Fuel For The ‘Mental Illness’ Generator

To maintain that a social institution suffers from certain ‘abuses’ is to imply that it has certain other desirable or good uses…. My thesis is quite different: Simply put, it is that there are, and can be, no abuses of Institutional Psychiatry, because Institutional Psychiatry is, itself, an abuse.
~Thomas Szasz

Excuse my lax PC, if that’s what it is, but I see no ends to the fun that can be had in playing with the notion of ‘a stigma’ attached to the likewise foolish notion of ‘having a mental illness’. Take an article from the Mayo Clinic entitled Mental health: Overcoming the stigma of mental illness, for instance. We have a confusion of terms that grows even more confusing with the subtitle: Progress is being made to remove the stigma of mental illness and mental health disorders. You can take positive steps to combat stigma. Mental health, mental illness, mental health disorders and the Pacific Ocean between, just what the bleep do the authors of this article think they are talking about!? Then the authors start going all military on us, take positive steps, no problem, to combat, problem. If this means that the drug industry has a great deal of stock in the military industrial complex of super power imperialism, no doubt, but still such a thought is conducive to paranoia. The unasked question then becomes is the notion of ‘paranoia’ stigmatizing.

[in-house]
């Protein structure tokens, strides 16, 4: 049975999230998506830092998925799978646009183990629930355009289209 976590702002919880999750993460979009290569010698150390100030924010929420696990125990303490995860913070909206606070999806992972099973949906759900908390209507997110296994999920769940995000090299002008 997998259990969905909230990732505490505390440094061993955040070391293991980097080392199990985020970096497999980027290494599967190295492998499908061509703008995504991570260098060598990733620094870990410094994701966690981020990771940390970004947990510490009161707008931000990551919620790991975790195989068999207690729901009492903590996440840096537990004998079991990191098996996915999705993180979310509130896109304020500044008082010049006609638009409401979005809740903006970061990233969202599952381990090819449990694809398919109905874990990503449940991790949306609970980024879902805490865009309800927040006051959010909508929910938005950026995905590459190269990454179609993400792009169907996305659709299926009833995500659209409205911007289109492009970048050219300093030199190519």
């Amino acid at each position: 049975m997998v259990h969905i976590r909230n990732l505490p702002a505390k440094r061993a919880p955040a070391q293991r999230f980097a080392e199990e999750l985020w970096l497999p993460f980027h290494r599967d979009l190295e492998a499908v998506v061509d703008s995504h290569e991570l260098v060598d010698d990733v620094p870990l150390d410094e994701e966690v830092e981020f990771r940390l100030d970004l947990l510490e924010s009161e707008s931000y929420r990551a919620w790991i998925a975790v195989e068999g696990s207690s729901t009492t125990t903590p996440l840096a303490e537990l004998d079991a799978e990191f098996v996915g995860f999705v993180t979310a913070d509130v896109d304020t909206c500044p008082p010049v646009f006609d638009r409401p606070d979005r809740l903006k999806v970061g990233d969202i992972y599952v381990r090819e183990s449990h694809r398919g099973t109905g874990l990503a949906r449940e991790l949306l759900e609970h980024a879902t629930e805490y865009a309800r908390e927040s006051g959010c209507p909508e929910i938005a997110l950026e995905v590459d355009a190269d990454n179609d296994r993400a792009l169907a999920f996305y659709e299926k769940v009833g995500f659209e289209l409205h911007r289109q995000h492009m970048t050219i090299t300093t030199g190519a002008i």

After a regurgitation of some of the presumptions of the bio-medical school of psychiatry, the way these presumptions are being regurgitated in so many places these days, we get the following bulleted list on what are seen as the harmful effects of stigma.

 Trying to pretend nothing is wrong

Good one! Now try pretending something is right.

 Refusal to seek treatment

This is particularly annoying, especially when the treatment you would be seeking, as so often is the case in the mental health field, turns out to be mistreatment in reality. The right of people to refuse unwanted psychiatric treatment is something these folk haven’t gotten around to considering.